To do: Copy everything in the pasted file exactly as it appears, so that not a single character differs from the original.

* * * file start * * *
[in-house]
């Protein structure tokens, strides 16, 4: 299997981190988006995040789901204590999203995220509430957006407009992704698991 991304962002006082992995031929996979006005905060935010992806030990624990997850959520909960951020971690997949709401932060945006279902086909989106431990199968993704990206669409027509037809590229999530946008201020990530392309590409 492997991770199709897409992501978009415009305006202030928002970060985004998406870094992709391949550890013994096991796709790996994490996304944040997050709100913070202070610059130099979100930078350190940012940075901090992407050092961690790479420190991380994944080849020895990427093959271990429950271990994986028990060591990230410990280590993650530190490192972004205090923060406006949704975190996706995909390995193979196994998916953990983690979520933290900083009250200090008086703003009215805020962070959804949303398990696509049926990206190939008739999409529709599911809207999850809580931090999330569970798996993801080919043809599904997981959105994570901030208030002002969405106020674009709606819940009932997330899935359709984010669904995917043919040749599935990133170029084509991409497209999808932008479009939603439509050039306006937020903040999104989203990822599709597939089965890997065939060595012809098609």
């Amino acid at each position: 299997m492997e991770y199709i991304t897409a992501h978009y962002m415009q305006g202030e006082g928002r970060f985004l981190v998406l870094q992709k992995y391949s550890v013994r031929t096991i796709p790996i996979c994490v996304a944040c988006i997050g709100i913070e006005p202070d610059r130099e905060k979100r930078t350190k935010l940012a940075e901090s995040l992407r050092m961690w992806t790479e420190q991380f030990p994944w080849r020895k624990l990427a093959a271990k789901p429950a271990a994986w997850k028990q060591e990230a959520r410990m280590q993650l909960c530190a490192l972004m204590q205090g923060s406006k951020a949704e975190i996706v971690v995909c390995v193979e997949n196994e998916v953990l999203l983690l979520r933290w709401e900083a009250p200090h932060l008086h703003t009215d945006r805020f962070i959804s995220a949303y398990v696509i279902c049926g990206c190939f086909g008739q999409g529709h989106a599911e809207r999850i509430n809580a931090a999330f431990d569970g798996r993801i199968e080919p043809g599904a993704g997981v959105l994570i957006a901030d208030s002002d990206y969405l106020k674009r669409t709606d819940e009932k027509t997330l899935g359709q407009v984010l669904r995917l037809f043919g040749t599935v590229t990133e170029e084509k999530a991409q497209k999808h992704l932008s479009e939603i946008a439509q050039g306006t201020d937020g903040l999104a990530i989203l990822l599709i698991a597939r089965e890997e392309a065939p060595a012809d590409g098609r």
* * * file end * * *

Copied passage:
[in-house]
């Protein structure tokens, strides 16, 4: 299997981190988006995040789901204590999203995220509430957006407009992704698991 991304962002006082992995031929996979006005905060935010992806030990624990997850959520909960951020971690997949709401932060945006279902086909989106431990199968993704990206669409027509037809590229999530946008201020990530392309590409 492997991770199709897409992501978009415009305006202030928002970060985004998406870094992709391949550890013994096991796709790996994490996304944040997050709100913070202070610059130099979100930078350190940012940075901090992407050092961690790479420190991380994944080849020895990427093959271990429950271990994986028990060591990230410990280590993650530190490192972004205090923060406006949704975190996706995909390995193979196994998916953990983690979520933290900083009250200090008086703003009215805020962070959804949303398990696509049926990206190939008739999409529709599911809207999850809580931090999330569970798996993801080919043809599904997981959105994570901030208030002002969405106020674009709606819940009932997330899935359709984010669904995917043919040749599935990133170029084509991409497209999808932008479009939603439509050039306006937020903040999104989203990822599709597939089965890997065939060595012809098609």
């Amino acid at each position: 299997m492997e991770y199709i991304t897409a992501h978009y962002m415009q305006g202030e006082g928002r970060f985004l981190v998406l870094q992709k992995y391949s550890v013994r031929t096991i796709p790996i996979c994490v996304a944040c988006i997050g709100i913070e006005p202070d610059r130099e905060k979100r930078t350190k935010l940012a940075e901090s995040l992407r050092m961690w992806t790479e420190q991380f030990p994944w080849r020895k624990l990427a093959a271990k789901p429950a271990a994986w997850k028990q060591e990230a959520r410990m280590q993650l909960c530190a490192l972004m204590q205090g923060s406006k951020a949704e975190i996706v971690v995909c390995v193979e997949n196994e998916v953990l999203l983690l979520r933290w709401e900083a009250p200090h932060l008086h703003t009215d945006r805020f962070i959804s995220a949303y398990v696509i279902c049926g990206c190939f086909g008739q999409g529709h989106a599911e809207r999850i509430n809580a931090a999330f431990d569970g798996r993801i199968e080919p043809g599904a993704g997981v959105l994570i957006a901030d208030s002002d990206y969405l106020k674009r669409t709606d819940e009932k027509t997330l899935g359709q407009v984010l669904r995917l037809f043919g040749t599935v590229t990133e170029e084509k999530a991409q497209k999808h992704l932008s479009e939603i946008a439509q050039g306006t201020d937020g903040l999104a990530i989203l990822l599709i698991a597939r089965e890997e392309a065939p060595a012809d590409g098609r």